- Timerous Beasties Wallpapers
- Hallmark Gift
- Bay and Brown Interior Print
- Julien Macdonald Fashion
- Mina Perhoven Fashion print
- Fat Face Fashion
- Missprint Interiors
- House of Holland Interiors
- Designers Guild Interiors
- Kit Miles Interiors
- Burberry Fashion
- Jane Bowler Fashion
Level 5 (second year)
Your second year will focus on your individual interests and ensure that your professional and technical skills mature through first-hand experience with industry specialists.
The units anticipate that you will be able to apply the knowledge, concepts and skills addressed in your second year to fully exploit the range of opportunities for your personal creative development.
You’ll work with fellow students on live industry briefs and enter major national and international competitions.
Previous briefs have included: Hand and Lock, live fashion studio briefs Style Council NY, and live Gallery briefs.
Level 6 (third year)
Your third year allows you to refine your existing creative practice, develop your skills and reflect upon your experience and direction formed from previous study.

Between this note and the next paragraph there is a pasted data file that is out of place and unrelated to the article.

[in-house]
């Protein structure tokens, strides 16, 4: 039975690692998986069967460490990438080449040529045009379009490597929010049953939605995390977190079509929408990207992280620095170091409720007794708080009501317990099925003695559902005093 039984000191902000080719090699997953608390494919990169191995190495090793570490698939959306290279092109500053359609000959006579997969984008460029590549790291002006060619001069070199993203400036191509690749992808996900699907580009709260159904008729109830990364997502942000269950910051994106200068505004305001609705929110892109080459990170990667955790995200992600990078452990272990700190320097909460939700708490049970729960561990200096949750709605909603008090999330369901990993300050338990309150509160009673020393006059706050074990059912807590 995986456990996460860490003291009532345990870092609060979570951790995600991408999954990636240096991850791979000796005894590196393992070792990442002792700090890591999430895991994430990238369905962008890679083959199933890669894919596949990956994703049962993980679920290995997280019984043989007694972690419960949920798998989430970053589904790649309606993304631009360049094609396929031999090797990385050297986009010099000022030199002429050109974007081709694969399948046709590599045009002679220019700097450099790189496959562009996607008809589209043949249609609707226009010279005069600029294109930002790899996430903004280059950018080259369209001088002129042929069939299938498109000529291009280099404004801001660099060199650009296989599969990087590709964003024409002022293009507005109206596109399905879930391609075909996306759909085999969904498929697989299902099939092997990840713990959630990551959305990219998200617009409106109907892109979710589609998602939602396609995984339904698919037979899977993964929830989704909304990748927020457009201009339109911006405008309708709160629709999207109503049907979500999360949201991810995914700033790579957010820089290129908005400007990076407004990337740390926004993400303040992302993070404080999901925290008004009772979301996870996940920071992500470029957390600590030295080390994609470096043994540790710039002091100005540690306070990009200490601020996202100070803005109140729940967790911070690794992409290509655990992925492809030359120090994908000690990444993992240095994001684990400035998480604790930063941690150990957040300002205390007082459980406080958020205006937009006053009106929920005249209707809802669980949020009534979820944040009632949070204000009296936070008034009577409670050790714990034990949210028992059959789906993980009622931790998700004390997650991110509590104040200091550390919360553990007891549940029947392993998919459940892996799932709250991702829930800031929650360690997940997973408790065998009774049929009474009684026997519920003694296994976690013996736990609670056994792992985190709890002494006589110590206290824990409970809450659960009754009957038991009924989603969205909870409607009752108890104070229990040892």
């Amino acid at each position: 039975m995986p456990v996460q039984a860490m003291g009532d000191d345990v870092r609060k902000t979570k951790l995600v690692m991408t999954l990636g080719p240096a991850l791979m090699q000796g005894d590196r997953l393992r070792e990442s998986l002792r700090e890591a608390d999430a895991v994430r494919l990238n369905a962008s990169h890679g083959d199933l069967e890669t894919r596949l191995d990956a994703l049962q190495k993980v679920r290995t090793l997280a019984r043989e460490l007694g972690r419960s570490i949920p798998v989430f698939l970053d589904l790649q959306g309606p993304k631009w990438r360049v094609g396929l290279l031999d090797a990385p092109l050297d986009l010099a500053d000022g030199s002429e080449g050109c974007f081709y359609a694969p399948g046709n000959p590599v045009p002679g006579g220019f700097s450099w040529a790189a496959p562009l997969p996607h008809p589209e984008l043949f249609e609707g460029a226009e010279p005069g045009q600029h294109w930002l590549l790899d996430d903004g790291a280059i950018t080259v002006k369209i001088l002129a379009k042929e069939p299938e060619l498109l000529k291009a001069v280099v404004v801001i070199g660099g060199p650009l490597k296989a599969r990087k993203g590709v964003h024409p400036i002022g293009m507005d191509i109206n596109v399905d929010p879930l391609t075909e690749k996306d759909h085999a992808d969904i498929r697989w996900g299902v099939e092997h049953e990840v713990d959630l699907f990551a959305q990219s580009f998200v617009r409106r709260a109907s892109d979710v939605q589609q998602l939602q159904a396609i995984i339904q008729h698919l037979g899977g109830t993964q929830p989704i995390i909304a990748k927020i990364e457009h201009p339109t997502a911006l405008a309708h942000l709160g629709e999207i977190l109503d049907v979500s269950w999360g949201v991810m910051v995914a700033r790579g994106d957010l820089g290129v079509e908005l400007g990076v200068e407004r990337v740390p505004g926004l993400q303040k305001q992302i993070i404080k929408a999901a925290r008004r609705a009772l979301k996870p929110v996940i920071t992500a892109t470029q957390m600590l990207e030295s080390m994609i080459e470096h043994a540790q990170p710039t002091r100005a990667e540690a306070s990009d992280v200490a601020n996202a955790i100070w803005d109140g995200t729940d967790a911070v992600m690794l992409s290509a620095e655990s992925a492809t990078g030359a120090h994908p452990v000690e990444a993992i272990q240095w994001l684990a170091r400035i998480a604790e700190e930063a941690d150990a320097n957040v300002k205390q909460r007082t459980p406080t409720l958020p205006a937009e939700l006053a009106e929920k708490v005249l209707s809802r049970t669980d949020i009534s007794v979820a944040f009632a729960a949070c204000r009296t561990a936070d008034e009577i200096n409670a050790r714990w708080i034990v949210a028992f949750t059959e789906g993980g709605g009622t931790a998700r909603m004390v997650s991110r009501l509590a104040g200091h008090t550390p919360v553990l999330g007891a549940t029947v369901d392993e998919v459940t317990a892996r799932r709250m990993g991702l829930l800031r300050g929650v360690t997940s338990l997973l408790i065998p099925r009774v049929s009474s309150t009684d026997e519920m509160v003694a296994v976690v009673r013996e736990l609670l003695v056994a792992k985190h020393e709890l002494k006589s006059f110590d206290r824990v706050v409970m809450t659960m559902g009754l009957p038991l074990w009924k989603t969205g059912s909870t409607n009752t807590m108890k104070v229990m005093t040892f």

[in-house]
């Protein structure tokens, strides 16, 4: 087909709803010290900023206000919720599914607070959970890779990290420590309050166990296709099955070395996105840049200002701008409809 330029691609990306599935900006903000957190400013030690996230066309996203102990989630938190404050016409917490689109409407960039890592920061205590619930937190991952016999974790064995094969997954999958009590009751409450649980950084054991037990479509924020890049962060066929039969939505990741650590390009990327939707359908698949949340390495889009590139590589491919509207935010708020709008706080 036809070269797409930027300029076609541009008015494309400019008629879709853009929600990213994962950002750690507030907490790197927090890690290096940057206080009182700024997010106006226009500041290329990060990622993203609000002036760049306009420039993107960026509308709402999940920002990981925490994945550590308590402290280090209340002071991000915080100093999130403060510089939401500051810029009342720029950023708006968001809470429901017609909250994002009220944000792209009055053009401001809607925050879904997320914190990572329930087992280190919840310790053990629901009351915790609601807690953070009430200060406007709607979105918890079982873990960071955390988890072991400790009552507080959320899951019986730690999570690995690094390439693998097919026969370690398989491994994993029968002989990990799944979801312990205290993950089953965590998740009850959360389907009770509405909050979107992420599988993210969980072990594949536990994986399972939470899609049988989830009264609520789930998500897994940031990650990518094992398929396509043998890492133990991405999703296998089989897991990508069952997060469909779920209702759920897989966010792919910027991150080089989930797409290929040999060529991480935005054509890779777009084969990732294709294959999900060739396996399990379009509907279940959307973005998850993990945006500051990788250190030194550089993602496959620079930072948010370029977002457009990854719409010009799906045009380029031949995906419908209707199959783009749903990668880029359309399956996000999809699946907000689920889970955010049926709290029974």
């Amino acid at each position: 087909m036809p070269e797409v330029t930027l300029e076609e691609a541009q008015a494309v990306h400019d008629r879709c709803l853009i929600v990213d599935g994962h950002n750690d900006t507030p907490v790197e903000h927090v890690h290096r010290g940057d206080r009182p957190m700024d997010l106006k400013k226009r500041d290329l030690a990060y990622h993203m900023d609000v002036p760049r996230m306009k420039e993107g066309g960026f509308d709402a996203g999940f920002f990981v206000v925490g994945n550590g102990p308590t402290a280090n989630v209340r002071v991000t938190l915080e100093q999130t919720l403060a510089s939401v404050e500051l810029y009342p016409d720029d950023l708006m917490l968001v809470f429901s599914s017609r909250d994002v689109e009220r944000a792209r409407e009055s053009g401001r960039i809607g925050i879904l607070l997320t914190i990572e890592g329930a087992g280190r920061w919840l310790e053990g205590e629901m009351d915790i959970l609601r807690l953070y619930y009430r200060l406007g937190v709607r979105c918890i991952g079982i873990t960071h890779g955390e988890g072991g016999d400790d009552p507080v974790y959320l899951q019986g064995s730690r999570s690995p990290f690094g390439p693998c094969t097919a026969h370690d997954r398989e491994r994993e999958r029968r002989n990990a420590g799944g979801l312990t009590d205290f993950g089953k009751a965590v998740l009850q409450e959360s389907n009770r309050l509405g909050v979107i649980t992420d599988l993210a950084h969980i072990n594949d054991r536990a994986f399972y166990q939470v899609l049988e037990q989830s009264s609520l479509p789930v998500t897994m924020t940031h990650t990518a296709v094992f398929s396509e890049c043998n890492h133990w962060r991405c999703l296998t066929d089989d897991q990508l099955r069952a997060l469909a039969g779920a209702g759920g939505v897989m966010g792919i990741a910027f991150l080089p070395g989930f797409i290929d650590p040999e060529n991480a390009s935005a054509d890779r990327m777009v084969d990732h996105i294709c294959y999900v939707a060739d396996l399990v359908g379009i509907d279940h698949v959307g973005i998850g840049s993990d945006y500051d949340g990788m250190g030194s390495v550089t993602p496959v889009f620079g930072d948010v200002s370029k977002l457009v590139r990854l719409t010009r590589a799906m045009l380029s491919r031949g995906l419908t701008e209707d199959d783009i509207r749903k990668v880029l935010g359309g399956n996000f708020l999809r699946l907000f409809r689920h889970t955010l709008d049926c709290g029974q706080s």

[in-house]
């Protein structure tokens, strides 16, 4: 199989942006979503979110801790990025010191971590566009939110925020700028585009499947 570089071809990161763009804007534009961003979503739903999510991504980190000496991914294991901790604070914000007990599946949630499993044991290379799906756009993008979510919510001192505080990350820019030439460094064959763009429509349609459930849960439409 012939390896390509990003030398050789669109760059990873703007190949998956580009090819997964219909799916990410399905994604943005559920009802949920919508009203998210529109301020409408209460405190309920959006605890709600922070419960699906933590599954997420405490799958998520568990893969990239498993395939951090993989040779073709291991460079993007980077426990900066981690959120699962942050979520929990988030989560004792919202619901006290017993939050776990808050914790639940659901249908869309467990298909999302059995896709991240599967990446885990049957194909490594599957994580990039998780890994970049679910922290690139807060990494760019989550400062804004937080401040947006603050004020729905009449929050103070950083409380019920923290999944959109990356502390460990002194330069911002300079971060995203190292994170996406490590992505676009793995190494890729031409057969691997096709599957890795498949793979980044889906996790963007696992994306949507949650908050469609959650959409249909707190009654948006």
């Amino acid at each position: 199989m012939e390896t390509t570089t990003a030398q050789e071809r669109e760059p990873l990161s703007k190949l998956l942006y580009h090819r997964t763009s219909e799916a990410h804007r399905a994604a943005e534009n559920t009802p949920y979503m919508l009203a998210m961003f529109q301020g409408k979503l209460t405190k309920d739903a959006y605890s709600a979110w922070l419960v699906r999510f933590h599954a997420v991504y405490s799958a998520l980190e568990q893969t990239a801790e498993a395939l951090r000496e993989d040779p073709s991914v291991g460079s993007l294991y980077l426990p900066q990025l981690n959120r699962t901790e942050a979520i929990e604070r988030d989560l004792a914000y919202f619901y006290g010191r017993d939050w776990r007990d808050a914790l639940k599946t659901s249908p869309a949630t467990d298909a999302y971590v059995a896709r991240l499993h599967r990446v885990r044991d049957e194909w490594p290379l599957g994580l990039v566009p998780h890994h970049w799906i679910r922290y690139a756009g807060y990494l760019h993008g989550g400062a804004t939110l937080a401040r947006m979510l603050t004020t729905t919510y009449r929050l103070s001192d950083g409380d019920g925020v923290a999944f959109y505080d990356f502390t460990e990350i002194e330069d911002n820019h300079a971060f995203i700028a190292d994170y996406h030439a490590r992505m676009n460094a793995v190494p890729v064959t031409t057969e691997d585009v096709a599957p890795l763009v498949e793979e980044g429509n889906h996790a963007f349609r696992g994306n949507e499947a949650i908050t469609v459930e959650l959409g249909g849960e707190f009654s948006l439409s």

The course nurtures students to develop into original, mature and autonomous textile practitioners, encouraging them to lead rather than respond to industry trends.
The integration of theory and practice is promoted and reinforced through a team teaching approach. Lectures, seminars and tutorials may be delivered by team members, as appropriate, in the creative environment of the studio.
You’ll be encouraged to formulate and identify your particular skills and potential. Risk and ambition within the field will be crucial to your individual development. Intellectual and academic integrity will be further encouraged, both through written content and ‘thinking through practice’.
External experiences are highly prized throughout, from course trips to textile trade shows e.g. Premiere Vision Paris, to New York visits, to London exhibitions e.g. New Designers, Islington.
This year also focuses on employability, building professional portfolios and gives students the opportunity to participate in mock interviews.
All students are registered for the award of BA (Hons); however, exit awards are available if you leave the course early, having successfully completed one or two levels. If you successfully complete a level of the course, you will automatically be entitled to progress to the next level.
For the award of a Certificate of Higher Education (CertHE), you must have achieved a minimum of 120 credits at Level 4. This qualification may be awarded if you leave the University following successful completion of the first year of your course.